Book Review: ‘A Study In Scarlet Women’ Starts Auspiciously But Then Gradually Disimproves


When the city is struck by a trio of unexpected deaths and suspicion falls on her sister and her father, Charlotte is desperate to find the true culprits and clear the family name but in the end, it will be up to Charlotte, under the assumed name Sherlock Holmes, to challenge society’s expectations and match wits against an unseen mastermind.

I found the premise of a female Sherlock Holmes interesting and really looked forward to it as a good Autumn read. It starts out in a promising way, with apparent murders galore and then add the upper echelons of English society with all of their shenanigans and brutal condemnations of the lower classes and I sometimes wonder how the English people as a nation, survived to become what they are today.

However, we turn to Lord Ingram Ashburton, a major player in what unfolds but his connection to Charlotte Holmes is never laid out fully, that there is a connection and a passionate one displayed by Charlotte and brutally held back by Ashburton, it is never satisfying and you are left wondering what is not being explained.

Roger Shrewsbury is the idiotic rogue of the story and so neatly maneuvered by Charlotte, you want to join with his wife in beating him black and blue. The policeman, a central character in our rambling narrative, is Inspector Robert Treadles of the Metropolitan Police and an admirer of Lord Ingram, an accomplished archaeologist and a bridge between Holmes and the police, is neatly fashioned.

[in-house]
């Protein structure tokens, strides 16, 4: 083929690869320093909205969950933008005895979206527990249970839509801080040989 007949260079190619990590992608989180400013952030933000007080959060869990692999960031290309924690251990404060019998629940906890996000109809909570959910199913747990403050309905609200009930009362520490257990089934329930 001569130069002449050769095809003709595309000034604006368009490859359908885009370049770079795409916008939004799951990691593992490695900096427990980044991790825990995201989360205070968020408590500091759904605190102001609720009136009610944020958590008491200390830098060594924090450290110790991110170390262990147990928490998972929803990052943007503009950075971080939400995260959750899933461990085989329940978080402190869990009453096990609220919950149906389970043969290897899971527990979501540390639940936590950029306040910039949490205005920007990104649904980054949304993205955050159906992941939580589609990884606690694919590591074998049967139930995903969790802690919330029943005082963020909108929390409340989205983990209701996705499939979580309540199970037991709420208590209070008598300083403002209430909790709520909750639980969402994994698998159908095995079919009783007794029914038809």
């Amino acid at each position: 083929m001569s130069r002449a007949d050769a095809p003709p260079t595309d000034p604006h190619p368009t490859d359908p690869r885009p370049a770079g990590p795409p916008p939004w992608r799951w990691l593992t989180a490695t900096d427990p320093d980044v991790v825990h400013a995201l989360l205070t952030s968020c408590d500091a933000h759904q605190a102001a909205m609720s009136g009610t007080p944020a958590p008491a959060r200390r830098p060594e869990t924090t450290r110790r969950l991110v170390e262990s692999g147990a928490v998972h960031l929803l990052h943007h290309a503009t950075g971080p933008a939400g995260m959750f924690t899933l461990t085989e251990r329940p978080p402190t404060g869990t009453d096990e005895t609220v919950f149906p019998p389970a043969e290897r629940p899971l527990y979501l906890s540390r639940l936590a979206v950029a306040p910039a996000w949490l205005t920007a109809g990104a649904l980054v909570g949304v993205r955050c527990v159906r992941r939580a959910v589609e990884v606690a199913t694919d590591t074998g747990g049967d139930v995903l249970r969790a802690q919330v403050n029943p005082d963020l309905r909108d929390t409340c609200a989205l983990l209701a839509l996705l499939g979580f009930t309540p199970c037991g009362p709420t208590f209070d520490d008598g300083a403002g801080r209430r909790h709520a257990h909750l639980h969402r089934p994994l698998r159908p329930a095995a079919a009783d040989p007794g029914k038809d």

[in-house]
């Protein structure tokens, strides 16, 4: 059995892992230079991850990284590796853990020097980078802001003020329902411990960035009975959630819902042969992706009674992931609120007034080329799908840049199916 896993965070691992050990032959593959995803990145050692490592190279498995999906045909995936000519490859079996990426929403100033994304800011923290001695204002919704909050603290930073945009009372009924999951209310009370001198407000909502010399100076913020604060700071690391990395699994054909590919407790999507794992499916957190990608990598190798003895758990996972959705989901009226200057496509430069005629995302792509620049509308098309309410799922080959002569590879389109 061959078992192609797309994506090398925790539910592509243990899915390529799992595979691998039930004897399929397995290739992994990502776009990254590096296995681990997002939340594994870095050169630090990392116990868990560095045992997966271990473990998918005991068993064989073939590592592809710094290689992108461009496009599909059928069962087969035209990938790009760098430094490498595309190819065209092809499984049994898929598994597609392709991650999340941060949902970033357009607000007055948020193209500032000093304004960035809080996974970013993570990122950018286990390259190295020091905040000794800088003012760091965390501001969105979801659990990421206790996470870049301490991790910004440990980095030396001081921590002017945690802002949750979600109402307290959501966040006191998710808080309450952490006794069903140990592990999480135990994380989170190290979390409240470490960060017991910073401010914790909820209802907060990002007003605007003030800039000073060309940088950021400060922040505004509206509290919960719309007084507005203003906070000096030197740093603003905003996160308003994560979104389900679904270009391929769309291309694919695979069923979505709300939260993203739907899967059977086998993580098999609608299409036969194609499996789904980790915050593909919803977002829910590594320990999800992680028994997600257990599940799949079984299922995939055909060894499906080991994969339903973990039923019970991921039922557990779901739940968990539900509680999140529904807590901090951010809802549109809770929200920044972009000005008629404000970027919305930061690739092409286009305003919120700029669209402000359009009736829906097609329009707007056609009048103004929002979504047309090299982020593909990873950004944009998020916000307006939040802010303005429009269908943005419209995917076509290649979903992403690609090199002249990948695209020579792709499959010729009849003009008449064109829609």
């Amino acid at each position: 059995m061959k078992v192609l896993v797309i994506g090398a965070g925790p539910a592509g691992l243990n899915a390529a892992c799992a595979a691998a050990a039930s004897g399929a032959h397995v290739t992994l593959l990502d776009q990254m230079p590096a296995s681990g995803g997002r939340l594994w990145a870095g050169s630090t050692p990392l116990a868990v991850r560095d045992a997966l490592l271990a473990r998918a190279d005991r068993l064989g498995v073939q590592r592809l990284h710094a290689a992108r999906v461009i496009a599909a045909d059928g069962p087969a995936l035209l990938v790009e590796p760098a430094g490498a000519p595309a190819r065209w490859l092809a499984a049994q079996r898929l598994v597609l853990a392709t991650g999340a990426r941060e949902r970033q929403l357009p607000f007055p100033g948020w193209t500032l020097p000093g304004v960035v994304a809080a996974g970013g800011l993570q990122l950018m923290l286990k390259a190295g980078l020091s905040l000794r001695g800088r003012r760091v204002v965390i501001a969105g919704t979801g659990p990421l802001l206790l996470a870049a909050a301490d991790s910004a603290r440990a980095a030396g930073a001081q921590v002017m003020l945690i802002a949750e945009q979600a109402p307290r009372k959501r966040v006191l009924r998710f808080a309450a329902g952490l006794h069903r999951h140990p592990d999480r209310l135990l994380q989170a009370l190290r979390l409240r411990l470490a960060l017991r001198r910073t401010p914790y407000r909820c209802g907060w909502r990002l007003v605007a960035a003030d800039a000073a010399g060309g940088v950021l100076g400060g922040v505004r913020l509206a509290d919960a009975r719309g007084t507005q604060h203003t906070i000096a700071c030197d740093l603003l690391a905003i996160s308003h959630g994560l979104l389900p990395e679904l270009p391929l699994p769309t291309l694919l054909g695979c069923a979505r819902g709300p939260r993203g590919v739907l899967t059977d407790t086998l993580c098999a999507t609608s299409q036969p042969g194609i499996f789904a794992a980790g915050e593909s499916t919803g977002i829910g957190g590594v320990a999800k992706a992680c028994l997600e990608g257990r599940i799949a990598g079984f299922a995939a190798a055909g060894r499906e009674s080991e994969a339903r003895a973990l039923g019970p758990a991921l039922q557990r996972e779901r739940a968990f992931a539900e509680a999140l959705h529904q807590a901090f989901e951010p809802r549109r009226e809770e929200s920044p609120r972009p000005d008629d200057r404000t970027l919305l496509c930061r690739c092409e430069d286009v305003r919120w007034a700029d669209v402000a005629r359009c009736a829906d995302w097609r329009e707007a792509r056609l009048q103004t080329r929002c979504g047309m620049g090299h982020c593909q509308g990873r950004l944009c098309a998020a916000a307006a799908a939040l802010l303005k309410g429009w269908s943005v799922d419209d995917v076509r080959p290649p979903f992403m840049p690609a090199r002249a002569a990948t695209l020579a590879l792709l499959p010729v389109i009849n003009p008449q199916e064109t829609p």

It should be stated that Charlotte has had herself deflowered by an ex-suitor, now married. The reason being she does not wish to marry anybody. Since Ingram went and married someone else, she wants to be educated and independent. Her father had promised her that if she found no acceptable suitor, he would supply the funds to educate her. But he reneges on his promise so Charlotte renders herself unsuitable marriage material and naturally, everything goes wrong and she is out in the big, bad world of working class women.

The story is very convoluted and badly tied together. You struggle (or at least I did), trying to read the clues to the three murders and Holmes’ ability to solve this mess leaves me shaking my head in disbelief. The final outcome is very short and almost an afterthought. I know another book is coming next year and the characters from this one, for the most part, are well-drawn and where applicable, neatly placed in the book. It has humor, a sly humor that brings a giggle here and there.

Holmes as a woman and her sidekick Watson, is an idea you need to think about, not that they are not capable of the intricacies of solving murder most foul, but the real war is removing Holmes and Watson’s genders and making it work for you. Best of luck with that!

Available in book stores October 18th


Ann McDonald

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